There have been many logo debacles over the last few years. One of the more recent and notable uproars occurred within the University of California statewide system.
UC officials decided to change its look after 144 years by “quietly” unveiling a new logo in November. As casual as that may sound to some, it was in no way a small change that went unnoticed.
After much student and public outcry, UC restored the original logo
and suspended further use of the new one, removing it wherever they could.
So what can your brand do to avoid a logo no-go?
1. Remember, “If it ain’t broke …”
It’s cliché, but it’s the truth—sometimes modern and fresh can’t replace classic and beloved. In those cases, stick with the traditional. Remember what happened when Gap changed its logo
2. Ask yourself why
Why do you and others in the company think the logo needs to be changed? Let your goals inform your plan of action. Is your company going in a new direction? Or has the look simply become dated? Some situations may call for a small evolution of your original logo, rather than an overhaul.
3. Put your money where your mouth is
A company’s logo is its visual representation, however small, and it’s often the public’s first impression. A well-designed brand image is critical and not something that “your old college friend the graphic freelancer” should undertake. It’s best to let the pros take the lead in developing one in partnership with marketing and other professionals within your company.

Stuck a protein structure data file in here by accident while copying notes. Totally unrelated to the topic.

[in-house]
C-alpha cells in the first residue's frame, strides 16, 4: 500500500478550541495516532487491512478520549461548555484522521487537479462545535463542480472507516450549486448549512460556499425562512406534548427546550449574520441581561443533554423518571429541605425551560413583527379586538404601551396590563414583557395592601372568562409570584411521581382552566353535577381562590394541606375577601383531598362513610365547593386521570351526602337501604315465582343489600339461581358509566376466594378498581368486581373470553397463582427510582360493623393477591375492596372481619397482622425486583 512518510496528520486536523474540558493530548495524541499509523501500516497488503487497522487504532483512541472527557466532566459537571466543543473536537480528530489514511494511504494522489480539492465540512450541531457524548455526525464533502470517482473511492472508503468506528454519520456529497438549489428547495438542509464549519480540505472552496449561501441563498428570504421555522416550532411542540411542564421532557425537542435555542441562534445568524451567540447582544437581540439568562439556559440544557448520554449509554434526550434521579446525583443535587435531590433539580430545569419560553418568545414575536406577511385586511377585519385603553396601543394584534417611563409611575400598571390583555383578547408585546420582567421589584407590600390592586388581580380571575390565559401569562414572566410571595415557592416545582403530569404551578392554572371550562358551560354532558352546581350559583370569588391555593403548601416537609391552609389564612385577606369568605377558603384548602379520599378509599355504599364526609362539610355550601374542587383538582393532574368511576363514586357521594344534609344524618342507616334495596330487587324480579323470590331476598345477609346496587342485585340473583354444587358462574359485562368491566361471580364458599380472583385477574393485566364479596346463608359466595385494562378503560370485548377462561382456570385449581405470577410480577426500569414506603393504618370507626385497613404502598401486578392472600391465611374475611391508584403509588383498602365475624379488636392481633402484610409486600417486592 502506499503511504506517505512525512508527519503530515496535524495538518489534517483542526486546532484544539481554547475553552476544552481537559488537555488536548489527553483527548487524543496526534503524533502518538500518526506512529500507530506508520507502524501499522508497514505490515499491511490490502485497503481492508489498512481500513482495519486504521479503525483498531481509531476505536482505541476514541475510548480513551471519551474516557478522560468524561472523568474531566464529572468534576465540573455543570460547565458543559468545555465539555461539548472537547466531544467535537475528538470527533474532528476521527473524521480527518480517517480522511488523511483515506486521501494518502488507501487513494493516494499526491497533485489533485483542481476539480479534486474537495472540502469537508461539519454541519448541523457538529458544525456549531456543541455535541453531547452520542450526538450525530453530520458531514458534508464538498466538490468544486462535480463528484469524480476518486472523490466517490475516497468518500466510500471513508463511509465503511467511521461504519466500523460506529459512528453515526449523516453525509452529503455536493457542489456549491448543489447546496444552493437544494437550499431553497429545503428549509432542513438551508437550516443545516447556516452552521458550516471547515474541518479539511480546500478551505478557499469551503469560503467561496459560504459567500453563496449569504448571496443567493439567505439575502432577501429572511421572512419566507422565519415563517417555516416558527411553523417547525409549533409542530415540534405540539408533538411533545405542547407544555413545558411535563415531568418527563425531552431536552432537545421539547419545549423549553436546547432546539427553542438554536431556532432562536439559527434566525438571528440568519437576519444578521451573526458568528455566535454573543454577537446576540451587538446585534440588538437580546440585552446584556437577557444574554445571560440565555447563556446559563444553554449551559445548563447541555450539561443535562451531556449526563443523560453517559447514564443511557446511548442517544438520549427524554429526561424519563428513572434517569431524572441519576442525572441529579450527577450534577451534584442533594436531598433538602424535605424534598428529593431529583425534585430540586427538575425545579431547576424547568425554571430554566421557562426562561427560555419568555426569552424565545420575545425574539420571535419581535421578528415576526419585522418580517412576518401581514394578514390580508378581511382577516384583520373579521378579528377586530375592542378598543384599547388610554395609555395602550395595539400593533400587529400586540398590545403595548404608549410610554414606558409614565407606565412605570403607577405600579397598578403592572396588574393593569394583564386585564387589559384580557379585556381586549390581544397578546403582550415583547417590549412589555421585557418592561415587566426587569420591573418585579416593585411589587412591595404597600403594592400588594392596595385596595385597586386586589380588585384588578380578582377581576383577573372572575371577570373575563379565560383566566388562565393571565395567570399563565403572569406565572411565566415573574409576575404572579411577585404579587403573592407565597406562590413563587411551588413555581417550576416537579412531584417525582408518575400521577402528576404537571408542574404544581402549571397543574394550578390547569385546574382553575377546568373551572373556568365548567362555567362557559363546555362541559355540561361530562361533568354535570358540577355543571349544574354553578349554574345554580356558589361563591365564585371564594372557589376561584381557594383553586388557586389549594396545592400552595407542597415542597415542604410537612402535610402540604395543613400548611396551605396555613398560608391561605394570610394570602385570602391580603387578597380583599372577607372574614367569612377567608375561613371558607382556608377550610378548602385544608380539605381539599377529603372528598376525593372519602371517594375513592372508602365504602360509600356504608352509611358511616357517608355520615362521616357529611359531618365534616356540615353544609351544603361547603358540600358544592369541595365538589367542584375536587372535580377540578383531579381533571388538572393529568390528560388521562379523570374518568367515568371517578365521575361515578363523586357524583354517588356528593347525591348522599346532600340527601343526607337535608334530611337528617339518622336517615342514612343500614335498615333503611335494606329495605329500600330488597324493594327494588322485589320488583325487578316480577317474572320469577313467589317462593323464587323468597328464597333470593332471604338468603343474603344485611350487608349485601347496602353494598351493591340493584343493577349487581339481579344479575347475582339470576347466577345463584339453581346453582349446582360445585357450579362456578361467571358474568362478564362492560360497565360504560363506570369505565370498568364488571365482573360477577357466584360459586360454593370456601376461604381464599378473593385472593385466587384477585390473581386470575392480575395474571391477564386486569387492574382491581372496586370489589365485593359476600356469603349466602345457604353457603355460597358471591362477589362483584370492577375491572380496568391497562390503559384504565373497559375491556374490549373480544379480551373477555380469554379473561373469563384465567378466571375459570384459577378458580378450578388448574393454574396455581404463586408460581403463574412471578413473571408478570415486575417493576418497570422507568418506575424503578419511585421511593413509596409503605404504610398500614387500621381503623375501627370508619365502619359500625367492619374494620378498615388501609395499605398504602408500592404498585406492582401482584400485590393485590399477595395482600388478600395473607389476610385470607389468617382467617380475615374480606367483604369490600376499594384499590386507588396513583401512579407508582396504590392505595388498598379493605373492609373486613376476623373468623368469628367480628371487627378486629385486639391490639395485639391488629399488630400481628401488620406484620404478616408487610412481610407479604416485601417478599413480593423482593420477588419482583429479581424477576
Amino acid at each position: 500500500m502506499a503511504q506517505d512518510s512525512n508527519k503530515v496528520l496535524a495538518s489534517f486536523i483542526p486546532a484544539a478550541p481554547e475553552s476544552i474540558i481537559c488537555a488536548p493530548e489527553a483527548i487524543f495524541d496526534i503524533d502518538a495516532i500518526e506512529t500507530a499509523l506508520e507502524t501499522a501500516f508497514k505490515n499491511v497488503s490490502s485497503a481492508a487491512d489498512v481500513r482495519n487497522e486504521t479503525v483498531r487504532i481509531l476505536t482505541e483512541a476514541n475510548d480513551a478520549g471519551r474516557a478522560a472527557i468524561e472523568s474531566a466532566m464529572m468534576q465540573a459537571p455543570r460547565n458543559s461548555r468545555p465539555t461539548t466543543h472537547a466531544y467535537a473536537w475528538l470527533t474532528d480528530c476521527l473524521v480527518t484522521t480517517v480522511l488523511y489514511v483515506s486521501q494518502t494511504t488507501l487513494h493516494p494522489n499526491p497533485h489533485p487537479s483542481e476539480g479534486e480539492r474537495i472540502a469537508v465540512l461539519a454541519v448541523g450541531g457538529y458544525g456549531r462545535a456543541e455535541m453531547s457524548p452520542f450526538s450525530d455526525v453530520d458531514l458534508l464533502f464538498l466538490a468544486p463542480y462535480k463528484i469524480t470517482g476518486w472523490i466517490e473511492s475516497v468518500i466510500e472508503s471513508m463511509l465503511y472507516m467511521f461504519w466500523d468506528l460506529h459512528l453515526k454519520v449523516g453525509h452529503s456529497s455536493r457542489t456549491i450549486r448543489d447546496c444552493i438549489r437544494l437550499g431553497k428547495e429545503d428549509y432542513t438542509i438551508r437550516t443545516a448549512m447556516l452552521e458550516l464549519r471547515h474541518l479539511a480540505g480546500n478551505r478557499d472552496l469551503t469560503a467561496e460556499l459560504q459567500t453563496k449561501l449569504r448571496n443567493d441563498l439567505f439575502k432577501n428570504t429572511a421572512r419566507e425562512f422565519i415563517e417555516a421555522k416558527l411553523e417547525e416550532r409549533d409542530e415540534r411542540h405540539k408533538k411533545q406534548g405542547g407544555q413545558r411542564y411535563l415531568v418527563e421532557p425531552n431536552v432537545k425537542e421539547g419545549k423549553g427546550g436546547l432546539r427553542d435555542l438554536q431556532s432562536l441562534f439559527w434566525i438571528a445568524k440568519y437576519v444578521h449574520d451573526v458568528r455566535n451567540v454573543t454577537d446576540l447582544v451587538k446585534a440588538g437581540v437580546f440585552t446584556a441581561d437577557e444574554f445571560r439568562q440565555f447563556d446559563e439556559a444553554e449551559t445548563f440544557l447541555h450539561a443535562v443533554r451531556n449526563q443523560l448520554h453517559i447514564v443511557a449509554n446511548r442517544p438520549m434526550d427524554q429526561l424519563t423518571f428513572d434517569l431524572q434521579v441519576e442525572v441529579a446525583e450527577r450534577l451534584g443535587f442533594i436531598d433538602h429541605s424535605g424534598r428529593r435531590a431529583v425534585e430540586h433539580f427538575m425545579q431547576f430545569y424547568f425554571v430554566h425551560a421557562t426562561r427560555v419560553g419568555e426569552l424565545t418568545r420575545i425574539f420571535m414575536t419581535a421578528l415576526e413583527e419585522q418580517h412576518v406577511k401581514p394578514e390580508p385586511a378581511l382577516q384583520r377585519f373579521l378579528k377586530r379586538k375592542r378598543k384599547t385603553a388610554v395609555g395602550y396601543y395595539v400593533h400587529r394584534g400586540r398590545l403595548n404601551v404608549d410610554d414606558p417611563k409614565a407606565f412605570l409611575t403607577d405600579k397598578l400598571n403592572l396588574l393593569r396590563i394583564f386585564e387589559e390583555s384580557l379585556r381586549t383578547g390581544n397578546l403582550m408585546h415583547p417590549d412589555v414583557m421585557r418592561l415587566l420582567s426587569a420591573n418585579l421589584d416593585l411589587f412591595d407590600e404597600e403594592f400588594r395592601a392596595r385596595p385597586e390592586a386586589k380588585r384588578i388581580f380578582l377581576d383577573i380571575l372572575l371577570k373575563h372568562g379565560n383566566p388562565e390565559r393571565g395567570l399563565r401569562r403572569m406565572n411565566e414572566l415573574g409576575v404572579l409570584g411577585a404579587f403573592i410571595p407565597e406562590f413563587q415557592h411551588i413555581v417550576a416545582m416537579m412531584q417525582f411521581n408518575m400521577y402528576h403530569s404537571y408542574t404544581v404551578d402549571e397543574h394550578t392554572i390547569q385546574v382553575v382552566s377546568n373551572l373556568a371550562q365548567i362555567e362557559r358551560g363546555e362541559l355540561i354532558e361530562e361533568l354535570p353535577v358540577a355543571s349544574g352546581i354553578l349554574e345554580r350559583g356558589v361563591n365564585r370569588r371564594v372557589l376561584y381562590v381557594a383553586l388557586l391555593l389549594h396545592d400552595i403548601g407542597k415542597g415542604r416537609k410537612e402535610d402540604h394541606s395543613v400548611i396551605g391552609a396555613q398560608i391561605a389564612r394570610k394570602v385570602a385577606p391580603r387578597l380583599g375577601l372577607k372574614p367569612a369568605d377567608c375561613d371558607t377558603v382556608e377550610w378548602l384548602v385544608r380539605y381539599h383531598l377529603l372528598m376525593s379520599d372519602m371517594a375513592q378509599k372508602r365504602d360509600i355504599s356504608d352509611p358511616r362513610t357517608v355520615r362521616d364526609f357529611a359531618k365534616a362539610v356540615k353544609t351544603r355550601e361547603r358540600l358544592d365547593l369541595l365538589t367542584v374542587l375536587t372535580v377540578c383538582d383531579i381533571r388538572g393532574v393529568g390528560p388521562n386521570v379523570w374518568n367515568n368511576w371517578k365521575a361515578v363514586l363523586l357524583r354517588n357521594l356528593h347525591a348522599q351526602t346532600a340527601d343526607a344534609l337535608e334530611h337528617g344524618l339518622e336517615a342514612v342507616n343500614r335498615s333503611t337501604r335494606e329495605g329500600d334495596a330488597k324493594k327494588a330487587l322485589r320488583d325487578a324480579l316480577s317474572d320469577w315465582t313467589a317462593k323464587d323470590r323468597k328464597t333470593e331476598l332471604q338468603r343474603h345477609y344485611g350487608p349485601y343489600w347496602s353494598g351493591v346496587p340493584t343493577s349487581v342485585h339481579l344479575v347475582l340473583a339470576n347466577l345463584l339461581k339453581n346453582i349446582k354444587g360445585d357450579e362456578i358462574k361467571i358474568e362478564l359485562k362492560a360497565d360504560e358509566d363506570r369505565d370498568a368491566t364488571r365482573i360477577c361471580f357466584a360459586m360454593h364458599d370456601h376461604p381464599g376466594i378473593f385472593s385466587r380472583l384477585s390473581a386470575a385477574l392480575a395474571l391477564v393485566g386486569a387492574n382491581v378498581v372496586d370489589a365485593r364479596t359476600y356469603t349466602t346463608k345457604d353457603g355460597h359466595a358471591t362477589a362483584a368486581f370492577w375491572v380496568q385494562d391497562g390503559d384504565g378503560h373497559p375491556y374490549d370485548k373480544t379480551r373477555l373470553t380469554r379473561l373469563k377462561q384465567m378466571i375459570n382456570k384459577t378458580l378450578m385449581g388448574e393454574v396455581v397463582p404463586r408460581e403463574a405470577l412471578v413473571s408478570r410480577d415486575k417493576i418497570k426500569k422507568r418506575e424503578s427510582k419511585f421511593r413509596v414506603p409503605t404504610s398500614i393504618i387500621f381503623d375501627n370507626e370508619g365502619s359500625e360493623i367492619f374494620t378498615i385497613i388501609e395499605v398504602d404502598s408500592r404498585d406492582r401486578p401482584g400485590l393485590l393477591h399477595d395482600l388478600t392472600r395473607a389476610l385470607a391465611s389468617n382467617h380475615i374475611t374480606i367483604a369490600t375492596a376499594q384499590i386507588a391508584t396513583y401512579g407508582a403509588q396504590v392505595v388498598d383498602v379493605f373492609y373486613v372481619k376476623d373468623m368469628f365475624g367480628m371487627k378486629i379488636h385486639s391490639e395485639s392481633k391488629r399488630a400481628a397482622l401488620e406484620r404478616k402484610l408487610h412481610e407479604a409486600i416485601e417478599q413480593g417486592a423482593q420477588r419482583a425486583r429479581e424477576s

4. Look to your customers
Consider setting up a focus group to learn more about your customers, what they think of your brand, what appeals to them, etc. If it makes sense for your company, ask your social media followers to weigh in. After all, these are some of the biggest supporters of your business and crowd sourcing has become a viable way to vet opinion from VIPs.
5. Don’t stop there
If you’re considering a logo change, chances are you should also consider taking another look at your brand strategy. Has your overall objective changed over the course of time? Rebranding efforts don’t start and end with a new logo.
Any new logos you love or loathe? Let us know in the comments section.
Kaitlyn Kotlowski is a senior account executive at Crenshaw Communications. This story first appeared on the blog PR Fish Bowl.